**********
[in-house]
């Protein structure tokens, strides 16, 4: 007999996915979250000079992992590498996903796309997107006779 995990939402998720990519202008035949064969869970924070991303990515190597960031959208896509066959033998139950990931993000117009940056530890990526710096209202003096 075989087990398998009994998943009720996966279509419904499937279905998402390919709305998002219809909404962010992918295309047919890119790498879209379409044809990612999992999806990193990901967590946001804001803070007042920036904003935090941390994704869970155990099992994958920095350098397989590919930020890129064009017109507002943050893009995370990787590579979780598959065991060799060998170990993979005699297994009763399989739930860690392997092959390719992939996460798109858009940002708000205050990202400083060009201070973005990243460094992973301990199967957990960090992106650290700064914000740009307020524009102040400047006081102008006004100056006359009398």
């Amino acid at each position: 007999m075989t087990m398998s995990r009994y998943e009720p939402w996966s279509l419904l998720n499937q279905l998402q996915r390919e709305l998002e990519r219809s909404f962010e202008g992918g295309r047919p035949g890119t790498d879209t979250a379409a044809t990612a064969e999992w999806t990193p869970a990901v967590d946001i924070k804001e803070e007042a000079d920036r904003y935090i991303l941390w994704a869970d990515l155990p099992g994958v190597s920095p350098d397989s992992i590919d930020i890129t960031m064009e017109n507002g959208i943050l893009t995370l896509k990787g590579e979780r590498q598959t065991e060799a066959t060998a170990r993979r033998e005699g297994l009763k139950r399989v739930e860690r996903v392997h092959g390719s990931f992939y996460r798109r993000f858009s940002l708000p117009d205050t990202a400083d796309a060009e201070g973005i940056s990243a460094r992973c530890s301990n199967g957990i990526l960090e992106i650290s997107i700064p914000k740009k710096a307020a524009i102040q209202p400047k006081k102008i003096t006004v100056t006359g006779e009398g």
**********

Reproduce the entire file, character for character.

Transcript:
[in-house]
């Protein structure tokens, strides 16, 4: 007999996915979250000079992992590498996903796309997107006779 995990939402998720990519202008035949064969869970924070991303990515190597960031959208896509066959033998139950990931993000117009940056530890990526710096209202003096 075989087990398998009994998943009720996966279509419904499937279905998402390919709305998002219809909404962010992918295309047919890119790498879209379409044809990612999992999806990193990901967590946001804001803070007042920036904003935090941390994704869970155990099992994958920095350098397989590919930020890129064009017109507002943050893009995370990787590579979780598959065991060799060998170990993979005699297994009763399989739930860690392997092959390719992939996460798109858009940002708000205050990202400083060009201070973005990243460094992973301990199967957990960090992106650290700064914000740009307020524009102040400047006081102008006004100056006359009398």
């Amino acid at each position: 007999m075989t087990m398998s995990r009994y998943e009720p939402w996966s279509l419904l998720n499937q279905l998402q996915r390919e709305l998002e990519r219809s909404f962010e202008g992918g295309r047919p035949g890119t790498d879209t979250a379409a044809t990612a064969e999992w999806t990193p869970a990901v967590d946001i924070k804001e803070e007042a000079d920036r904003y935090i991303l941390w994704a869970d990515l155990p099992g994958v190597s920095p350098d397989s992992i590919d930020i890129t960031m064009e017109n507002g959208i943050l893009t995370l896509k990787g590579e979780r590498q598959t065991e060799a066959t060998a170990r993979r033998e005699g297994l009763k139950r399989v739930e860690r996903v392997h092959g390719s990931f992939y996460r798109r993000f858009s940002l708000p117009d205050t990202a400083d796309a060009e201070g973005i940056s990243a460094r992973c530890s301990n199967g957990i990526l960090e992106i650290s997107i700064p914000k740009k710096a307020a524009i102040q209202p400047k006081k102008i003096t006004v100056t006359g006779e009398g």